Mark R. Thompson is head of the Department of Asian and International Studies (AIS), and director of the Southeast Asia Research Centre (SEARC), both at the City University of Hong Kong. He has previously held positions in Germany (Erlangen-Nuernberg, and Dresden) and the United Kingdom (Glasgow). He was Lee Kong Chian distinguished scholar of Southeast Asian Studies at the National University of Singapore and Stanford University as well as a visiting professor at Kyoto University and Passau University. A Rotary Foundation scholar at the University of the Philippines in 1984–1985, he was visiting fellow at the Institute of Philippine Culture, Ateneo de Manila University 1986–1987 and completed his Ph.D. in 1991 in political science at Yale University with Juan J. Linz and James C. Scott as supervisors with his dissertation later published as The Anti-Marcos Struggle (Yale 1995). He is also the author of Democratic Revolutions (Routledge, 2004), co-editor of Dynasties and Female Political Leaders in Asia (2013), and the author of a number of journal articles on Asian politics, most recently “Democracy with Asian Characteristics,” Journal of Asian Studies, 74, no. 4 (November 2015) and, together with Stephan Ortmann, “China’s ‘Singapore Model’ and its Limits,” Journal of Democracy, 27, no. 1 (January 2016). He is currently completing a co-authored book manuscript about the Philippine presidency.
Mark R Thompson, “The Early Duterte Presidency in the Philippines: Introduction,” Journal of Current Southeast Asian Affairs, Vol 35, No 3 (2016) [The entire issue on the early Duterte presidency is available in this open access journal at: http://journals.sub.uni-hamburg.de/giga/jsaa/]
Julio C. Teehankee and Mark R Thompson, “The Vote in the Philippines: Electing a Strongman,” Journal of Democracy, 27:4 (October 2016), pp. 124-134.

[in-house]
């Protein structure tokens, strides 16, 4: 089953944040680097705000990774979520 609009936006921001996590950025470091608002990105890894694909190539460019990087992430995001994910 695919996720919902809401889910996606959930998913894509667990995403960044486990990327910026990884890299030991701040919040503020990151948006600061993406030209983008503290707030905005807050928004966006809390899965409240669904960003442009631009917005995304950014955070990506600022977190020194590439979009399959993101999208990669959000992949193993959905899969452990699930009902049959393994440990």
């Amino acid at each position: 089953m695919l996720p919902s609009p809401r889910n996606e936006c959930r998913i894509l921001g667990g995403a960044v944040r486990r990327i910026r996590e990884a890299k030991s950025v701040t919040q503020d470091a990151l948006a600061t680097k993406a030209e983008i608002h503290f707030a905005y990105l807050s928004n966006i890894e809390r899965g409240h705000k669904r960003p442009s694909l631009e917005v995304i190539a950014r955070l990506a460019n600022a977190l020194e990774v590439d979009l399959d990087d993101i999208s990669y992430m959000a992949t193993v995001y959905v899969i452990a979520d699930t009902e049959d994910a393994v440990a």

Mark R Thompson, “The Specter of Neo-Authoritarianism in the Philippines,” Current History, September 2016, pp. 220-225.
Rodrigo R. Duterte’s so-called “pivot to China” represents a dramatic reversal of his predecessor’s anti-China and pro-American foreign policy. Duterte has opted for a transactional, return-maximising policy towards China. It appears to be a case of illiberal realignment as he scores nationalist points by refusing to relent to criticism from the West, and the US in particular, due to human rights concerns related to the Philippine president’s violent drug crackdown, although his anti-US nationalism has deeper roots in the legacies of US colonialism and a personal run-in with US authorities when he was a mayor. Despite continuing tensions over territorial disputes in the South China, Duterte has been careful not to offer similar verbal jabs against China, which he portrays as a good Asian neighbor that has also suffered under the depredations of Western colonialism and helps poorer countries with development assistance. Duterte is the first Filipino leader since independence to be openly nationalist, rhetorically anti-Western leader. But ties to the US military remain strong given the Philippine dependence on U.S. hardware and training while relations with the US have proved easier under Donald Trump, who seems to have little interest in criticising Duterte or any other US ally for human rights violations. Duterte may have calculated that the US also needed the Philippines as a base for power projection and therefore had leeway if he turned diplomatically and economically towards China, making him appear a clever strategist. The Philippine example of hedging may serve as an example to other Southeast Asian countries. But China-US balancing will become increasingly tricky and will further undermine unity in the Association of Southeast Asian Nations (ASEAN) with some countries increasingly unwilling to join any initiatives to curb China’s territorial ambitions in the region.